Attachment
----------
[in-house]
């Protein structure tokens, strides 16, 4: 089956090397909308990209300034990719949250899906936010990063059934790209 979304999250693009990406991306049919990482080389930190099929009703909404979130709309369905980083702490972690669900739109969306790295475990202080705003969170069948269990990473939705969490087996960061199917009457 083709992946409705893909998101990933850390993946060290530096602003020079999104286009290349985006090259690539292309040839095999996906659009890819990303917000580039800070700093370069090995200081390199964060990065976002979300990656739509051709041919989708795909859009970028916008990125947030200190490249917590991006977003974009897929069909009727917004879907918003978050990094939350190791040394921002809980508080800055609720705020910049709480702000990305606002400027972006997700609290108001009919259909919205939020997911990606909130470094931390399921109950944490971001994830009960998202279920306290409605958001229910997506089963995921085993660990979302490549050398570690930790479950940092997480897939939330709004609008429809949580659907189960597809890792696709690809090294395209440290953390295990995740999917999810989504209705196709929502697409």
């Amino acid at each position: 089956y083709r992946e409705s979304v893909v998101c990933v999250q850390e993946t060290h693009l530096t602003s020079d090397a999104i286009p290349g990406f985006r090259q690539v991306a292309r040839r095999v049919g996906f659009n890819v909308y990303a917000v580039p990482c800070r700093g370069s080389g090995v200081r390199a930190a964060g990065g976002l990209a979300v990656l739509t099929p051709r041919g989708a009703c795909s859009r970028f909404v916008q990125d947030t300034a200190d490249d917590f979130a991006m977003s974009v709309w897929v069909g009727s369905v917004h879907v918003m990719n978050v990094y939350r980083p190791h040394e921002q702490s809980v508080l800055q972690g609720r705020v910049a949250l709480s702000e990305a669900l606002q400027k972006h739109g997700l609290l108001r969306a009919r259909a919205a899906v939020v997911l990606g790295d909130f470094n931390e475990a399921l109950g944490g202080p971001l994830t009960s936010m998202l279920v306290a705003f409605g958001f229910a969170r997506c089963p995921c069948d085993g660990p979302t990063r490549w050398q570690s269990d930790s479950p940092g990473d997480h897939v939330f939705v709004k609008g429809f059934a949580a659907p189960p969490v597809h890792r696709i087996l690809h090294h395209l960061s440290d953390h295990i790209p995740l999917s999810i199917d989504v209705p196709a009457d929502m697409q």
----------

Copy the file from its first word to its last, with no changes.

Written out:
[in-house]
């Protein structure tokens, strides 16, 4: 089956090397909308990209300034990719949250899906936010990063059934790209 979304999250693009990406991306049919990482080389930190099929009703909404979130709309369905980083702490972690669900739109969306790295475990202080705003969170069948269990990473939705969490087996960061199917009457 083709992946409705893909998101990933850390993946060290530096602003020079999104286009290349985006090259690539292309040839095999996906659009890819990303917000580039800070700093370069090995200081390199964060990065976002979300990656739509051709041919989708795909859009970028916008990125947030200190490249917590991006977003974009897929069909009727917004879907918003978050990094939350190791040394921002809980508080800055609720705020910049709480702000990305606002400027972006997700609290108001009919259909919205939020997911990606909130470094931390399921109950944490971001994830009960998202279920306290409605958001229910997506089963995921085993660990979302490549050398570690930790479950940092997480897939939330709004609008429809949580659907189960597809890792696709690809090294395209440290953390295990995740999917999810989504209705196709929502697409």
């Amino acid at each position: 089956y083709r992946e409705s979304v893909v998101c990933v999250q850390e993946t060290h693009l530096t602003s020079d090397a999104i286009p290349g990406f985006r090259q690539v991306a292309r040839r095999v049919g996906f659009n890819v909308y990303a917000v580039p990482c800070r700093g370069s080389g090995v200081r390199a930190a964060g990065g976002l990209a979300v990656l739509t099929p051709r041919g989708a009703c795909s859009r970028f909404v916008q990125d947030t300034a200190d490249d917590f979130a991006m977003s974009v709309w897929v069909g009727s369905v917004h879907v918003m990719n978050v990094y939350r980083p190791h040394e921002q702490s809980v508080l800055q972690g609720r705020v910049a949250l709480s702000e990305a669900l606002q400027k972006h739109g997700l609290l108001r969306a009919r259909a919205a899906v939020v997911l990606g790295d909130f470094n931390e475990a399921l109950g944490g202080p971001l994830t009960s936010m998202l279920v306290a705003f409605g958001f229910a969170r997506c089963p995921c069948d085993g660990p979302t990063r490549w050398q570690s269990d930790s479950p940092g990473d997480h897939v939330f939705v709004k609008g429809f059934a949580a659907p189960p969490v597809h890792r696709i087996l690809h090294h395209l960061s440290d953390h295990i790209p995740l999917s999810i199917d989504v209705p196709a009457d929502m697409q």